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Goodbye Somnath Chatterjee, The Politician Who Always Surprised Me

You could anticipate the anti-politician in Somnath Chatterjee, but it would still surprise you every single time.

Published
Politics
4 min read
Goodbye Somnath Chatterjee, The Politician Who Always Surprised Me
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My interactions with Somnath Chatterjee were limited to two meetings, a few emails and one text message. And none of them were in my time as a journalist. So why do I feel moved enough by the news of his death today, to pen a first-person blog remembering one of India’s most distinguished parliamentarians?

Surprises.

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‘The Anti-Politician’

I vividly remember the day I met the former Speaker at his residence. It was the summer of 2010. I was a 17-year-old student. He was an 80-year-old politician.

I had completed my Class 10 boards the previous year. He had completed 10 terms in Parliament the previous year.

I was ushered into a room full of books. One heavy tome after another, lined wall to wall. I wondered how many he must have read. Was it even possible to have read them all?

A few minutes later, Chatterjee entered wearing a trademark white kurta. He was affable and endearingly polite, which surprised me considerably at the time, given the stereotyped images of politicians we grow up seeing.

We spoke for a few minutes about the invitation I had brought along (more on that later). At the end of that short but memorable interaction, Somnath Chatterjee had left me wondering, “What sort of a politician is this man? Certainly not the kind we see in pop culture and Parliament disruptions!”

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Eight years later, I understand that politicians aren’t always as villainous as movies would have you believe, nor are they the raucous caricatures that montages of Parliament ruckus seem to suggest.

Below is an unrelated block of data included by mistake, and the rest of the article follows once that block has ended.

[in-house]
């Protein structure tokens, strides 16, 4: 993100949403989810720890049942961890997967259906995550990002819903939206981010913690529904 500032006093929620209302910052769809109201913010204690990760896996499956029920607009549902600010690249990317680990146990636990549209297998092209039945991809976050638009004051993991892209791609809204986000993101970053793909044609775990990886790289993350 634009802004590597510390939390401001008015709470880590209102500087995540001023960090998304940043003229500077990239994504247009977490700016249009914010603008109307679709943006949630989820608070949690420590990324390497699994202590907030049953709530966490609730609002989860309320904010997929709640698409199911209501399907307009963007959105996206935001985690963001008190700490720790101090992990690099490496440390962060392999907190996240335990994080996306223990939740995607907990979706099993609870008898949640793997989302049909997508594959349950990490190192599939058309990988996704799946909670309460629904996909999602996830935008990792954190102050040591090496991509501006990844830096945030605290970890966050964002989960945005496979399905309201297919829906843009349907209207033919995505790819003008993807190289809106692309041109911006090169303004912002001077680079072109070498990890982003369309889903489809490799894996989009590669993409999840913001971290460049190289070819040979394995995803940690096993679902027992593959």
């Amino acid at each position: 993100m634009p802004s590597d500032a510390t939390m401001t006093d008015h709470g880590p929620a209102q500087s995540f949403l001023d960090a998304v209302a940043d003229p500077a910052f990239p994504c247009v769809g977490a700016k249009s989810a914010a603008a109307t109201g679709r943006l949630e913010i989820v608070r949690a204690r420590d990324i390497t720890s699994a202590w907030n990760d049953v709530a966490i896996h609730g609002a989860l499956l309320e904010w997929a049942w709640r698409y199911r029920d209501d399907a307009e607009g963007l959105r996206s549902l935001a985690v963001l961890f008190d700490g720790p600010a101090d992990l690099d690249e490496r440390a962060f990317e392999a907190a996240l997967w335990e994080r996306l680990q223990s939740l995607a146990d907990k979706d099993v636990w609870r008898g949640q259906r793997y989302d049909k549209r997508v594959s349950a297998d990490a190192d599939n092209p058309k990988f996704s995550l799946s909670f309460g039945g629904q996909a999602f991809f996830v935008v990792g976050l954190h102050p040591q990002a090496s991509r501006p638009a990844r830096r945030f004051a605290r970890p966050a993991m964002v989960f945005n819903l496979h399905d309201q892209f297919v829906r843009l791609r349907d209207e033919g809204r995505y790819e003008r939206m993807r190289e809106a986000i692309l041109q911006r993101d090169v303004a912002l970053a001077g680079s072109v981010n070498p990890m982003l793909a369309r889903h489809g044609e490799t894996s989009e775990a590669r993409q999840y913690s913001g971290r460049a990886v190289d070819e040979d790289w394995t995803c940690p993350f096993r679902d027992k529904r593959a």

But in these eight years, I have also understood that I wasn’t all that off the mark when I thought that Somnath Chatterjee was almost an anti-politician.

One day, while officiating as the Speaker of the Lok Sabha, he chided the unruly MPs who were disrupting the House by saying,

I think the Parliament should be adjourned sine die (with no appointed date for resumption). People’s money will be saved. Useless allowances should not be given to all of you.
Somnath Chatterjee, then Speaker of the Lok Sabha

A politician mooting that politicians’ allowances be taken away for doing the most politician-ish of things, disrupting Parliament? Yup, whether in his friendly avatar at his South Kolkata residence or in his admonishing self as Speaker, Somnath Chatterjee was quite a surprise. And a welcome one at that.

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The Invitation

A few days before our meeting, I had drafted an email inviting him to be the chief guest at our school’s annual Model United Nations event. The email mentioned my mobile number, just in case. It was more of a signoff formality than anything else. Little did I know that when my phone pinged a couple of days later, it would be him. A former Speaker of the Lok Sabha *texting* me. Whaaat?

I remember almost jumping in joy as soon as I opened the unread message. But it wasn’t because he had accepted the invite.

It was because he had started the message with the words, “Dear Meghnadbabu”. What politician gives a 17-year-old that much respect?

Somnath Chatterjee.